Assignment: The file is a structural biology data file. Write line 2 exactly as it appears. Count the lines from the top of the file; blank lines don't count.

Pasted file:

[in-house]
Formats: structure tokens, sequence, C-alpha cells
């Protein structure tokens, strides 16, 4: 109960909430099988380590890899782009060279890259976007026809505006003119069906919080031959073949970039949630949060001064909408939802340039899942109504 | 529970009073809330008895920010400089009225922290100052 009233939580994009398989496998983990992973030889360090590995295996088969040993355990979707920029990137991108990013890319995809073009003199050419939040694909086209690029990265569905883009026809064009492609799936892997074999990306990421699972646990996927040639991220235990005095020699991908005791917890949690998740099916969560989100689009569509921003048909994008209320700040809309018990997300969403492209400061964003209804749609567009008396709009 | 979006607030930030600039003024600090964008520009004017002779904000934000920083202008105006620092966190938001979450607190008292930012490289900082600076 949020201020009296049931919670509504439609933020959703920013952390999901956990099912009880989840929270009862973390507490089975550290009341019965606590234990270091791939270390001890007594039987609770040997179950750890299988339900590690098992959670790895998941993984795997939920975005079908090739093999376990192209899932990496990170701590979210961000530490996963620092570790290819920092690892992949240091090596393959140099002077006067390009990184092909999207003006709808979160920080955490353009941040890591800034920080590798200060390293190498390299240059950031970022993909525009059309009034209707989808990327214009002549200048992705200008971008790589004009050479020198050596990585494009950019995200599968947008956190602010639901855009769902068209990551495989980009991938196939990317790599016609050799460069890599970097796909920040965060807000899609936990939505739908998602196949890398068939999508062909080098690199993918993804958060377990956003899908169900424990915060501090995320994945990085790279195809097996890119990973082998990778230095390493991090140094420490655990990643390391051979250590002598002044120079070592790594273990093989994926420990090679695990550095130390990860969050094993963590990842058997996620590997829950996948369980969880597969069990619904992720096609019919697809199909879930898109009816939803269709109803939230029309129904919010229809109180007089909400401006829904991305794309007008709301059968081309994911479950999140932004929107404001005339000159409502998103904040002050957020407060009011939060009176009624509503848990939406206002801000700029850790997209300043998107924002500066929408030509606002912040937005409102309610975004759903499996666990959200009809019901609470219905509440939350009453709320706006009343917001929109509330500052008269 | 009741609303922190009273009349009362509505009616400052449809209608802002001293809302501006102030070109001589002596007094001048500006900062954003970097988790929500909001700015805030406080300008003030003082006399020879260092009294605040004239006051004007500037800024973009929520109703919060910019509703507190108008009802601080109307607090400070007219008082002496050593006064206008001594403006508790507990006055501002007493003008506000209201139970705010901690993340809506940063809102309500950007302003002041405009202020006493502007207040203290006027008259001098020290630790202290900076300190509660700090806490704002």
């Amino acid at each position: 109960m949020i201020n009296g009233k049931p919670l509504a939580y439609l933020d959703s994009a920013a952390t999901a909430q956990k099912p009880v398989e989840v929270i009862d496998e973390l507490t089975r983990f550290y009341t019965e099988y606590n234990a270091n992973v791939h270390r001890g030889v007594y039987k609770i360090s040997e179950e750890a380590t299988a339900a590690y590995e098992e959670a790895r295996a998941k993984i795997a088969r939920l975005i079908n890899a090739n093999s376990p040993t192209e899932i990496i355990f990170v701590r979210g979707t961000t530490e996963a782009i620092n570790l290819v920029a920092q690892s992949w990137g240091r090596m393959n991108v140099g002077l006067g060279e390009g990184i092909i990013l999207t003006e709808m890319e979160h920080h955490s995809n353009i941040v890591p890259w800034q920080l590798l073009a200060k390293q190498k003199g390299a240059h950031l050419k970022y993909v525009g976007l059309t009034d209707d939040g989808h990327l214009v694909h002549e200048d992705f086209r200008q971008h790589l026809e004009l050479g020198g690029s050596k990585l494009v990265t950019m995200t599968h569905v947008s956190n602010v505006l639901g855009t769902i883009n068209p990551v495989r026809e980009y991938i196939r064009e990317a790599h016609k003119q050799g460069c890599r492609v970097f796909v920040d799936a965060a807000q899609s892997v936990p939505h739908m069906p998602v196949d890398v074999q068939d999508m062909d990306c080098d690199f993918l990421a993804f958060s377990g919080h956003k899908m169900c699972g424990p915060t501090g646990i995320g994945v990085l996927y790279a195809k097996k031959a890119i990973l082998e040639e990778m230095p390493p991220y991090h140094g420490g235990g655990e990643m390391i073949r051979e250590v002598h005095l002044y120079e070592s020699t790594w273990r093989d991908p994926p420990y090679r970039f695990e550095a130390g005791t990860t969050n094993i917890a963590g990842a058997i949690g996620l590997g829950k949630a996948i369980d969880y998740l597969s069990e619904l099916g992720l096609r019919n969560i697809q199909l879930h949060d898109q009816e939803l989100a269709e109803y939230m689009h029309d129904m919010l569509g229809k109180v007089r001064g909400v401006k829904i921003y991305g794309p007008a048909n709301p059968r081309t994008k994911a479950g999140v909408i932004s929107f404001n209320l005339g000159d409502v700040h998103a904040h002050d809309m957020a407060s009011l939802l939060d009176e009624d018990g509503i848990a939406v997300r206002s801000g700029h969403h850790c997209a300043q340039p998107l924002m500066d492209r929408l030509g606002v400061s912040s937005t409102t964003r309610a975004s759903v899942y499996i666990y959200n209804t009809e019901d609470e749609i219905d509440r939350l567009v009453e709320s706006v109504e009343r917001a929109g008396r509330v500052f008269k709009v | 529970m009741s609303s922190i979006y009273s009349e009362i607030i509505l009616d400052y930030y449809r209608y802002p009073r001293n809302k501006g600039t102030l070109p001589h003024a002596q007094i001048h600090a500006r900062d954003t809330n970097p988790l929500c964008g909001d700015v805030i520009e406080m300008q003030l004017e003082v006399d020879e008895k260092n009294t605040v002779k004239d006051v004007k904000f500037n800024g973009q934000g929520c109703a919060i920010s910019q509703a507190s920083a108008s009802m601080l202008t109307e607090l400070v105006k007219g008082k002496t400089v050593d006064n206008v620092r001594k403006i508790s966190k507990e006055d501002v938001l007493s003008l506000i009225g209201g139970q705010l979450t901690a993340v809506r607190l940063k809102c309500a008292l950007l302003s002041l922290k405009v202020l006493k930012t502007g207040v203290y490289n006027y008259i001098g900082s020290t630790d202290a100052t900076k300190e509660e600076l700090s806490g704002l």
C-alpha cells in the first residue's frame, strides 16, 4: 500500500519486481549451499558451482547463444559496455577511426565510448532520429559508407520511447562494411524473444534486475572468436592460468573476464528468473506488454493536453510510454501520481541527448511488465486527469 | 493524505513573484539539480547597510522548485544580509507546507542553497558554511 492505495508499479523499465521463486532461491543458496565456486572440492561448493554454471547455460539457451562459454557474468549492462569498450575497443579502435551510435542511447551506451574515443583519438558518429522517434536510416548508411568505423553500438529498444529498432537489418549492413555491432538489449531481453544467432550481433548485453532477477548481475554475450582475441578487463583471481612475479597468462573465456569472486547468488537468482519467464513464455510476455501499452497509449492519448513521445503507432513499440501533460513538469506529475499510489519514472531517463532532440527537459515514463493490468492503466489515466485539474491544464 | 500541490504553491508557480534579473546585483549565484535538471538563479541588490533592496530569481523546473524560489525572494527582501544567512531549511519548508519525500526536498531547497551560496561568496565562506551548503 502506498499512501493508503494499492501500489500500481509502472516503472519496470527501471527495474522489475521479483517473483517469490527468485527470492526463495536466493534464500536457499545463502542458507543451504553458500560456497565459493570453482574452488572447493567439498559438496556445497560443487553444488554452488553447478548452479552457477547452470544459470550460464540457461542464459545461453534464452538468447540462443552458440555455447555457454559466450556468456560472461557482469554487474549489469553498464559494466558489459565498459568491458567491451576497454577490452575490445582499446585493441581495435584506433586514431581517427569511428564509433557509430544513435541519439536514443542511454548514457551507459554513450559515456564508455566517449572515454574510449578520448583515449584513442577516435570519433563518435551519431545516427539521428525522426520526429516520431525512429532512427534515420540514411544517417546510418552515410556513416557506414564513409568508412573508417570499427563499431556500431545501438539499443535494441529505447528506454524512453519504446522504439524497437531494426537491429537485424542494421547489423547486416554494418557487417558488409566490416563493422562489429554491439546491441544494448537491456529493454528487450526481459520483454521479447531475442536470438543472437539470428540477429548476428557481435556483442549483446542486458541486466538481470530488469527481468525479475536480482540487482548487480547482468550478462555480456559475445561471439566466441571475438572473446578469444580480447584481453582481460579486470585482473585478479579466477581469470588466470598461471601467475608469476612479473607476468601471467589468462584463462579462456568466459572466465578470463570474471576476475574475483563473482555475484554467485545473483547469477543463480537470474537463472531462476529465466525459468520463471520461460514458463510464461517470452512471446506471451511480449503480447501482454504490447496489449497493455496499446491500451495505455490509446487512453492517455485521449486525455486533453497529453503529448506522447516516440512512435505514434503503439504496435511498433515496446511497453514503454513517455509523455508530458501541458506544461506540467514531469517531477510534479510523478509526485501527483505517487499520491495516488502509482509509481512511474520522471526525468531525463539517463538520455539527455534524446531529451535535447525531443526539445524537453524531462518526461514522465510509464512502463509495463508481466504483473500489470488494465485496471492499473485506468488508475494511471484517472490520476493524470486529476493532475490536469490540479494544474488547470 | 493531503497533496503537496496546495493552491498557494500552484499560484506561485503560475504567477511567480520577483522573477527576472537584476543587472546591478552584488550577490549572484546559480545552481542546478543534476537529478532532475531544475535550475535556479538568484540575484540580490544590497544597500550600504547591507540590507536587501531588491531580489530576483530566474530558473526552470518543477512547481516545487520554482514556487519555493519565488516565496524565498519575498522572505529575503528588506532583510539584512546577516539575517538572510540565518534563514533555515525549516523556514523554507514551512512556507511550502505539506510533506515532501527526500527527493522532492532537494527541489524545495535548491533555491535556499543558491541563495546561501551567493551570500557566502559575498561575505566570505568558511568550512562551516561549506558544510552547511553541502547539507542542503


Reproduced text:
Formats: structure tokens, sequence, C-alpha cells